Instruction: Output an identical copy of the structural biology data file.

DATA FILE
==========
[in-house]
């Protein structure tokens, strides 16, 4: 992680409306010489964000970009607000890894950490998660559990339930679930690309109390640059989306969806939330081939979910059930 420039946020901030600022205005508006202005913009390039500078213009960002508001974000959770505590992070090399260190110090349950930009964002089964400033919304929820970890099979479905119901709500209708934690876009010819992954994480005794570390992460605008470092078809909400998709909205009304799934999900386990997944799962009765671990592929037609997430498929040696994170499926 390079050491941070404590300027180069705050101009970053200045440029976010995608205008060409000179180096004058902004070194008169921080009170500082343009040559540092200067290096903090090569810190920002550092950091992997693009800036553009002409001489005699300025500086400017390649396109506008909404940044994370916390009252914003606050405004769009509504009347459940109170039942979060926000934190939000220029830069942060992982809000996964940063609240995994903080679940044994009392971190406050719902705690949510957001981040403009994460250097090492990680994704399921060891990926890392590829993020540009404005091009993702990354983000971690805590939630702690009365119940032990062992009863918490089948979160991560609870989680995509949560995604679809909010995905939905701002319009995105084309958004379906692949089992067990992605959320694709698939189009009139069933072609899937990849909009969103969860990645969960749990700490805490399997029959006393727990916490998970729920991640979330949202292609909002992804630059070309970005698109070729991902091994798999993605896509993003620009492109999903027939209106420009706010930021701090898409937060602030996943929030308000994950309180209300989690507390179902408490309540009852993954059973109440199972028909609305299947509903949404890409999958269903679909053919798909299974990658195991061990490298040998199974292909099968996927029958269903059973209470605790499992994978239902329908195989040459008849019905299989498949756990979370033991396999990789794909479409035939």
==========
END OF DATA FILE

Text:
[in-house]
């Protein structure tokens, strides 16, 4: 992680409306010489964000970009607000890894950490998660559990339930679930690309109390640059989306969806939330081939979910059930 420039946020901030600022205005508006202005913009390039500078213009960002508001974000959770505590992070090399260190110090349950930009964002089964400033919304929820970890099979479905119901709500209708934690876009010819992954994480005794570390992460605008470092078809909400998709909205009304799934999900386990997944799962009765671990592929037609997430498929040696994170499926 390079050491941070404590300027180069705050101009970053200045440029976010995608205008060409000179180096004058902004070194008169921080009170500082343009040559540092200067290096903090090569810190920002550092950091992997693009800036553009002409001489005699300025500086400017390649396109506008909404940044994370916390009252914003606050405004769009509504009347459940109170039942979060926000934190939000220029830069942060992982809000996964940063609240995994903080679940044994009392971190406050719902705690949510957001981040403009994460250097090492990680994704399921060891990926890392590829993020540009404005091009993702990354983000971690805590939630702690009365119940032990062992009863918490089948979160991560609870989680995509949560995604679809909010995905939905701002319009995105084309958004379906692949089992067990992605959320694709698939189009009139069933072609899937990849909009969103969860990645969960749990700490805490399997029959006393727990916490998970729920991640979330949202292609909002992804630059070309970005698109070729991902091994798999993605896509993003620009492109999903027939209106420009706010930021701090898409937060602030996943929030308000994950309180209300989690507390179902408490309540009852993954059973109440199972028909609305299947509903949404890409999958269903679909053919798909299974990658195991061990490298040998199974292909099968996927029958269903059973209470605790499992994978239902329908195989040459008849019905299989498949756990979370033991396999990789794909479409035939």